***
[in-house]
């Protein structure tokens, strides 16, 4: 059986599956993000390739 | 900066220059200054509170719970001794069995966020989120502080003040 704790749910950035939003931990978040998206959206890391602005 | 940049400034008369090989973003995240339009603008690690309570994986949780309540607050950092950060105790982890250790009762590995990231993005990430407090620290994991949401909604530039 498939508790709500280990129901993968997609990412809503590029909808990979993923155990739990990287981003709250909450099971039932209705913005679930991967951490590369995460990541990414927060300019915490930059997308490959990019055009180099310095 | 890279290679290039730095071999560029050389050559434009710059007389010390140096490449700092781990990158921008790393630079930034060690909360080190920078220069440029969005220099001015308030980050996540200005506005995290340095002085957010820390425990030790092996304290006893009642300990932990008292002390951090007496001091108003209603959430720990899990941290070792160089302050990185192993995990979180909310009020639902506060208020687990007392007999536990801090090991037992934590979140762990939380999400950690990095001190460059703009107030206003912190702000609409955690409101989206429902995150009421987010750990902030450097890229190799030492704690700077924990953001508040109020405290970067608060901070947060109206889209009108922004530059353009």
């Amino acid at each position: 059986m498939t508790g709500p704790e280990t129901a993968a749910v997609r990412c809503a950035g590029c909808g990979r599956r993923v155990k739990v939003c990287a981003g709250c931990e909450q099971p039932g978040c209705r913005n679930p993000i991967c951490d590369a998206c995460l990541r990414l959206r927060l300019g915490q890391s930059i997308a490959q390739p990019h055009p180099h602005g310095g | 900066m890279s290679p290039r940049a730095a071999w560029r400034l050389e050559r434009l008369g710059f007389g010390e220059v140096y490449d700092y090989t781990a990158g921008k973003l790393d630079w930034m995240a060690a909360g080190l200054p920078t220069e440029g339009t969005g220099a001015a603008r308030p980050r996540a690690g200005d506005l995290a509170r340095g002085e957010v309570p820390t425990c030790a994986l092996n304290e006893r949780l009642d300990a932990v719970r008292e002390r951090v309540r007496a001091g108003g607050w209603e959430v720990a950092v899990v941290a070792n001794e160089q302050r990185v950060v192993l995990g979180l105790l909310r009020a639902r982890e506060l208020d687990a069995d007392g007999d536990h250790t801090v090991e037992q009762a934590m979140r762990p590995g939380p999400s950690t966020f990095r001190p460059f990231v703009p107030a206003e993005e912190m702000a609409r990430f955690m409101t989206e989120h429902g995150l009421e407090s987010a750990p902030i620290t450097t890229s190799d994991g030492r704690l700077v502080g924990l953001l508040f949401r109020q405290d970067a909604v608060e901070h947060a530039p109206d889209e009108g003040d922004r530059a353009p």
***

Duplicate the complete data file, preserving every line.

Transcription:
[in-house]
């Protein structure tokens, strides 16, 4: 059986599956993000390739 | 900066220059200054509170719970001794069995966020989120502080003040 704790749910950035939003931990978040998206959206890391602005 | 940049400034008369090989973003995240339009603008690690309570994986949780309540607050950092950060105790982890250790009762590995990231993005990430407090620290994991949401909604530039 498939508790709500280990129901993968997609990412809503590029909808990979993923155990739990990287981003709250909450099971039932209705913005679930991967951490590369995460990541990414927060300019915490930059997308490959990019055009180099310095 | 890279290679290039730095071999560029050389050559434009710059007389010390140096490449700092781990990158921008790393630079930034060690909360080190920078220069440029969005220099001015308030980050996540200005506005995290340095002085957010820390425990030790092996304290006893009642300990932990008292002390951090007496001091108003209603959430720990899990941290070792160089302050990185192993995990979180909310009020639902506060208020687990007392007999536990801090090991037992934590979140762990939380999400950690990095001190460059703009107030206003912190702000609409955690409101989206429902995150009421987010750990902030450097890229190799030492704690700077924990953001508040109020405290970067608060901070947060109206889209009108922004530059353009």
């Amino acid at each position: 059986m498939t508790g709500p704790e280990t129901a993968a749910v997609r990412c809503a950035g590029c909808g990979r599956r993923v155990k739990v939003c990287a981003g709250c931990e909450q099971p039932g978040c209705r913005n679930p993000i991967c951490d590369a998206c995460l990541r990414l959206r927060l300019g915490q890391s930059i997308a490959q390739p990019h055009p180099h602005g310095g | 900066m890279s290679p290039r940049a730095a071999w560029r400034l050389e050559r434009l008369g710059f007389g010390e220059v140096y490449d700092y090989t781990a990158g921008k973003l790393d630079w930034m995240a060690a909360g080190l200054p920078t220069e440029g339009t969005g220099a001015a603008r308030p980050r996540a690690g200005d506005l995290a509170r340095g002085e957010v309570p820390t425990c030790a994986l092996n304290e006893r949780l009642d300990a932990v719970r008292e002390r951090v309540r007496a001091g108003g607050w209603e959430v720990a950092v899990v941290a070792n001794e160089q302050r990185v950060v192993l995990g979180l105790l909310r009020a639902r982890e506060l208020d687990a069995d007392g007999d536990h250790t801090v090991e037992q009762a934590m979140r762990p590995g939380p999400s950690t966020f990095r001190p460059f990231v703009p107030a206003e993005e912190m702000a609409r990430f955690m409101t989206e989120h429902g995150l009421e407090s987010a750990p902030i620290t450097t890229s190799d994991g030492r704690l700077v502080g924990l953001l508040f949401r109020q405290d970067a909604v608060e901070h947060a530039p109206d889209e009108g003040d922004r530059a353009p």